We can get the dependencies of our Spring Boot application by using so called starter POMs. The Spring Boot Reference Guide describes the starter POMs as follows:

Starter POMs are a set of convenient dependency descriptors that you can include in your application. You get a one-stop-shop for all the Spring and related technology that you need, without having to hunt through sample code and copy paste loads of dependency descriptors.

In other words, we have to select the correct starter POMs and add the starter POM dependencies into our Gradle build.

We can get the required dependencies by following these steps:

  1. Ensure that the dependencies are fetched from the central Maven2 repository.
  2. Add the spring-boot-starter-actuator dependency into the compile configuration. We need this dependency because it provides us a way to monitor our application when it is running.
  3. Add the spring-boot-starter-thymeleaf dependency into the compile configuration. We need this dependency because we want to create a web application that uses Thymeleaf as a templating engine.
  4. Add the spring-boot-starter-test dependency into the testCompile configuration. We need this dependency because we want to write both unit and integration tests for our web application.

The source code of our build.gradle file looks as follows:

buildscript {
    repositories {
        jcenter()
    }
    dependencies {
        classpath(
                'org.springframework.boot:spring-boot-gradle-plugin:1.2.5.RELEASE',
                'org.unbroken-dome.gradle-plugins:gradle-testsets-plugin:1.0.2'
        )
    }
}

apply plugin: 'java'
apply plugin: 'org.unbroken-dome.test-sets'
apply plugin: 'spring-boot'

sourceCompatibility = 1.8
targetCompatibility = 1.8

repositories {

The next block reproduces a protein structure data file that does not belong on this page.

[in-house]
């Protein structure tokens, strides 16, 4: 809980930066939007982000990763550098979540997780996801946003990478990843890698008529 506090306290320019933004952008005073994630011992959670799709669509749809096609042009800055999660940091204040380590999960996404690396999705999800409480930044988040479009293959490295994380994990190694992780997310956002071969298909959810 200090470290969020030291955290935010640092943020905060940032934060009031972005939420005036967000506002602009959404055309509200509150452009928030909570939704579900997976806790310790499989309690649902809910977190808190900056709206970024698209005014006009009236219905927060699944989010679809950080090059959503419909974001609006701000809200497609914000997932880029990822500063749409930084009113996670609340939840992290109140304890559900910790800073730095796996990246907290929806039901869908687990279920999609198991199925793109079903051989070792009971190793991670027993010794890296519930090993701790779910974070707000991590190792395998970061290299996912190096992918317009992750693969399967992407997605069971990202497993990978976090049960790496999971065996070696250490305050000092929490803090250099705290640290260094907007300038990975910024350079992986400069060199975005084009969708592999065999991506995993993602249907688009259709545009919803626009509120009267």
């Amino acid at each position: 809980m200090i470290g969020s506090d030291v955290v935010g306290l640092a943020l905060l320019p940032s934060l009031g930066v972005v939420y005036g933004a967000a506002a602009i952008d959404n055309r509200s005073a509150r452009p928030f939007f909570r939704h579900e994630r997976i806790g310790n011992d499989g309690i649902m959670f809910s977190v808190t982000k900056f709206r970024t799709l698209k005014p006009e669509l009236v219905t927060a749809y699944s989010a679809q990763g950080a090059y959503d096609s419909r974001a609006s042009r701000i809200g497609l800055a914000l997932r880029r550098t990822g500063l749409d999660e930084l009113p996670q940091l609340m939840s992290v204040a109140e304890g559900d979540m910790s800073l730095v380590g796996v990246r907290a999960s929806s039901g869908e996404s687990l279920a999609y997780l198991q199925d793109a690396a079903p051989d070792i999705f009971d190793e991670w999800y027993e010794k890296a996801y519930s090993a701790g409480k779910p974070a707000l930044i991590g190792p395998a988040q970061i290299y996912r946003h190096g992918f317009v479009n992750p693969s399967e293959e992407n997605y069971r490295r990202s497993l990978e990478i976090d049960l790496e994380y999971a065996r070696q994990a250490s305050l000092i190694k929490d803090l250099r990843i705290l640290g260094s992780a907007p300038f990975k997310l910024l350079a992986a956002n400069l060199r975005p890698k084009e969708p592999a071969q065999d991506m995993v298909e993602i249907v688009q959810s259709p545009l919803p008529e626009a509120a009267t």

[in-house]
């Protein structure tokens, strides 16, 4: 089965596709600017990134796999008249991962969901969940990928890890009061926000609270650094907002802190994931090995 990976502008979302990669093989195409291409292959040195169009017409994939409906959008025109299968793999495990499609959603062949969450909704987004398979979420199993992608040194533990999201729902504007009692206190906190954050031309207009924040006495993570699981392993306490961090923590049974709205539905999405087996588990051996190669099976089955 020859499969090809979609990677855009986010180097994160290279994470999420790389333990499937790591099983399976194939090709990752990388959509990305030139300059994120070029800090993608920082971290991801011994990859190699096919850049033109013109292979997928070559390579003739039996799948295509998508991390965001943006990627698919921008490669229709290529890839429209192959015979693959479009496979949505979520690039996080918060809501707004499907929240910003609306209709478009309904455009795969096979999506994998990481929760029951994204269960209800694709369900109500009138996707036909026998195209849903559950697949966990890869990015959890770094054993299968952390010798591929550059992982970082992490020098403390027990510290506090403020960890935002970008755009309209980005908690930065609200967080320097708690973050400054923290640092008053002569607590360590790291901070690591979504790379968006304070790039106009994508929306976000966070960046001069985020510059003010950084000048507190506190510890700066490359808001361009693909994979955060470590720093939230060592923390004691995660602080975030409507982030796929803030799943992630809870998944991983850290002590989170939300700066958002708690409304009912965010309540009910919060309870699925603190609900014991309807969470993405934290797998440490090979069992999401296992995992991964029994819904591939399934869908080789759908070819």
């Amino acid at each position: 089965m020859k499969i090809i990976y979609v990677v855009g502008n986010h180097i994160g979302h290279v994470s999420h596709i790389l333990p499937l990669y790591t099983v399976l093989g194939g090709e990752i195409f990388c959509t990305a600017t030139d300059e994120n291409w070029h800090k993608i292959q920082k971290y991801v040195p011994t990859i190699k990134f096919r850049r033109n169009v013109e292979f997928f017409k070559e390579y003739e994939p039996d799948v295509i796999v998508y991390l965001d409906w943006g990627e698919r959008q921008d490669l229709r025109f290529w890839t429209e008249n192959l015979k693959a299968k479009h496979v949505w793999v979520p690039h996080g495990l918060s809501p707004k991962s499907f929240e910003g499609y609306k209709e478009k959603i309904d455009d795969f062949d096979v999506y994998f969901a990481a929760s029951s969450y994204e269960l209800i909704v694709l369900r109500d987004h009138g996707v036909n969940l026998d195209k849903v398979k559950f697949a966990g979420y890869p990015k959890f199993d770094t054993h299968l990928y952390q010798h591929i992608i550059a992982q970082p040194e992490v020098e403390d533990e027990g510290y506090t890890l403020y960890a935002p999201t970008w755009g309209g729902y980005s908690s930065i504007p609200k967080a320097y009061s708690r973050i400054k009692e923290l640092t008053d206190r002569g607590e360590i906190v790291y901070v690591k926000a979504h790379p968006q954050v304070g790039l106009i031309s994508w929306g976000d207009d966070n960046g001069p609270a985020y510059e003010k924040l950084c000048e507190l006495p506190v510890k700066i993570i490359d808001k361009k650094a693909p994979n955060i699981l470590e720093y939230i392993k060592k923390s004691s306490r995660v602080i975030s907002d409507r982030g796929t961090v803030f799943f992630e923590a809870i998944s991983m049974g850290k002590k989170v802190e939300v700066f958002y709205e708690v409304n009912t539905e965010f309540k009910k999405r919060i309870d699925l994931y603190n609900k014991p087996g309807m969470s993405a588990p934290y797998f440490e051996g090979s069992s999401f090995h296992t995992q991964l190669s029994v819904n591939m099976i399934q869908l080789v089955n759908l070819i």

mavenCentral()
}
 
dependencies {
    compile(
            'org.springframework.boot:spring-boot-starter-actuator',
            'org.springframework.boot:spring-boot-starter-thymeleaf'
    )
    testCompile('org.springframework.boot:spring-boot-starter-test')
}

testSets {
    integrationTest { dirName = 'integration-test' }
}

project.integrationTest {
    outputs.upToDateWhen { false }
}

check.dependsOn integrationTest
integrationTest.mustRunAfter test

tasks.withType(Test) {
    reports.html.destination = file("${reporting.baseDir}/${name}")
}


We don’t have to set the versions of the Spring Boot dependencies because the version of the Spring Boot Gradle plugin determines the versions of these dependencies. In other words, we can select the preferred Spring Boot version by setting the version of the Spring Boot Gradle plugin.

Additional Reading:

Let’s move on and find out how we can run our Spring Boot application.

Running Our Spring Boot Application

We can run our Spring Boot application by using one of the following methods:

First, we can run our application without creating a jar file by using the bootRun task of the Spring Boot Gradle plugin. We should use this method during the development phase because it makes our static classpath resources (i.e. files found from the src/main/resources directory) reloadable.

In other words, if we use this method, we can make changes to these files when our Spring Boot application is running, and we can see these changes without restarting our application.

We can use this method by running the following command at the command prompt:

gradle clean bootRun

Second, we can package our application into an executable jar file and run the created jar file. We should use this method when we want to run our Spring Boot application on a remote server.

We can create an executable jar file by running the following command at the command prompt:

gradle clean build

This command creates the spring-boot-web-application.jar file to the build/libs directory. After we have copied this jar file to the remote server, we can start our application by running the following command at the command prompt:

java -jar spring-boot-web-application.jar

Let’s move on and summarize what we learned from this blog post.

Summary

This blog post has taught us four things:

  • We can add Spring Boot support into our Gradle project by applying the Spring Boot Gradle plugin.
  • We can select the preferred Spring Boot version by setting the version of the Spring Boot Gradle plugin. This means that we don’t have to set the dependency versions of the Spring Boot dependencies.
  • If we want to run our Spring Boot application in a development environment, we should use the bootRun task of the Spring Boot Gradle plugin.
  • If we want to run our Spring Boot application on a remote server, we should package it into an executable jar file, copy that jar file to the remote server, and run it.